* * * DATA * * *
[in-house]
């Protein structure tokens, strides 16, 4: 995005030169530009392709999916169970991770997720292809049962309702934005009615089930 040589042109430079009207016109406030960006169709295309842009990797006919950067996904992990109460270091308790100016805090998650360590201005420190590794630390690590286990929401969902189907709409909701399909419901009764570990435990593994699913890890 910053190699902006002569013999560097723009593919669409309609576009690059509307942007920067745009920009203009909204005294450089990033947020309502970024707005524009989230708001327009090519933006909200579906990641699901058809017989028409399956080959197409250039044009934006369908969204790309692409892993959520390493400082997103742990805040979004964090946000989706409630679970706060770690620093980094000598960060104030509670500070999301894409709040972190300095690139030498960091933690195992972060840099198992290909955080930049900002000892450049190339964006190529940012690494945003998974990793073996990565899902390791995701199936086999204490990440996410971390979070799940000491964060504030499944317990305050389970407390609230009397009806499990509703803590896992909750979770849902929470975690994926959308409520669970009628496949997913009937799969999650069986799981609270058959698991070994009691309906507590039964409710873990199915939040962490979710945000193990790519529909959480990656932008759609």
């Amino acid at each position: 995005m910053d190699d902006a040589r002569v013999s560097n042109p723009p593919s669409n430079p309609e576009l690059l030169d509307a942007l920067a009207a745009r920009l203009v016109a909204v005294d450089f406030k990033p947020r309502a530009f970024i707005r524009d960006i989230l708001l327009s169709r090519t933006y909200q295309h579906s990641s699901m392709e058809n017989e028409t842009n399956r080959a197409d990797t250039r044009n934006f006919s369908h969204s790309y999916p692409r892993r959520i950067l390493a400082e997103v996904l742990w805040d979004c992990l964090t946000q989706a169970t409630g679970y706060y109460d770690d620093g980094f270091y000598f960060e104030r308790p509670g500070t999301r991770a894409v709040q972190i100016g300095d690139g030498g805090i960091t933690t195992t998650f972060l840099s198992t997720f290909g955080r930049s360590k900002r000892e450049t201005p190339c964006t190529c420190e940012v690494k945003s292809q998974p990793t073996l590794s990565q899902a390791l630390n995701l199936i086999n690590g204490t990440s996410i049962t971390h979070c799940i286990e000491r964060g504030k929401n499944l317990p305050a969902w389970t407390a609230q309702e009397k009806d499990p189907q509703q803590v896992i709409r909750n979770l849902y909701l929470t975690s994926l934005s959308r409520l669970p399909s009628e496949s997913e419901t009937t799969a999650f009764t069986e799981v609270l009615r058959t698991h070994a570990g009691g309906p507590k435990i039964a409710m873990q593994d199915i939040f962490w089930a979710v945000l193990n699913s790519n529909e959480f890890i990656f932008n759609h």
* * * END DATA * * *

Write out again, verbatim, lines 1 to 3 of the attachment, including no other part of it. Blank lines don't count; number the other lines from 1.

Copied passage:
[in-house]
């Protein structure tokens, strides 16, 4: 995005030169530009392709999916169970991770997720292809049962309702934005009615089930 040589042109430079009207016109406030960006169709295309842009990797006919950067996904992990109460270091308790100016805090998650360590201005420190590794630390690590286990929401969902189907709409909701399909419901009764570990435990593994699913890890 910053190699902006002569013999560097723009593919669409309609576009690059509307942007920067745009920009203009909204005294450089990033947020309502970024707005524009989230708001327009090519933006909200579906990641699901058809017989028409399956080959197409250039044009934006369908969204790309692409892993959520390493400082997103742990805040979004964090946000989706409630679970706060770690620093980094000598960060104030509670500070999301894409709040972190300095690139030498960091933690195992972060840099198992290909955080930049900002000892450049190339964006190529940012690494945003998974990793073996990565899902390791995701199936086999204490990440996410971390979070799940000491964060504030499944317990305050389970407390609230009397009806499990509703803590896992909750979770849902929470975690994926959308409520669970009628496949997913009937799969999650069986799981609270058959698991070994009691309906507590039964409710873990199915939040962490979710945000193990790519529909959480990656932008759609």
């Amino acid at each position: 995005m910053d190699d902006a040589r002569v013999s560097n042109p723009p593919s669409n430079p309609e576009l690059l030169d509307a942007l920067a009207a745009r920009l203009v016109a909204v005294d450089f406030k990033p947020r309502a530009f970024i707005r524009d960006i989230l708001l327009s169709r090519t933006y909200q295309h579906s990641s699901m392709e058809n017989e028409t842009n399956r080959a197409d990797t250039r044009n934006f006919s369908h969204s790309y999916p692409r892993r959520i950067l390493a400082e997103v996904l742990w805040d979004c992990l964090t946000q989706a169970t409630g679970y706060y109460d770690d620093g980094f270091y000598f960060e104030r308790p509670g500070t999301r991770a894409v709040q972190i100016g300095d690139g030498g805090i960091t933690t195992t998650f972060l840099s198992t997720f290909g955080r930049s360590k900002r000892e450049t201005p190339c964006t190529c420190e940012v690494k945003s292809q998974p990793t073996l590794s990565q899902a390791l630390n995701l199936i086999n690590g204490t990440s996410i049962t971390h979070c799940i286990e000491r964060g504030k929401n499944l317990p305050a969902w389970t407390a609230q309702e009397k009806d499990p189907q509703q803590v896992i709409r909750n979770l849902y909701l929470t975690s994926l934005s959308r409520l669970p399909s009628e496949s997913e419901t009937t799969a999650f009764t069986e799981v609270l009615r058959t698991h070994a570990g009691g309906p507590k435990i039964a409710m873990q593994d199915i939040f962490w089930a979710v945000l193990n699913s790519n529909e959480f890890i990656f932008n759609h």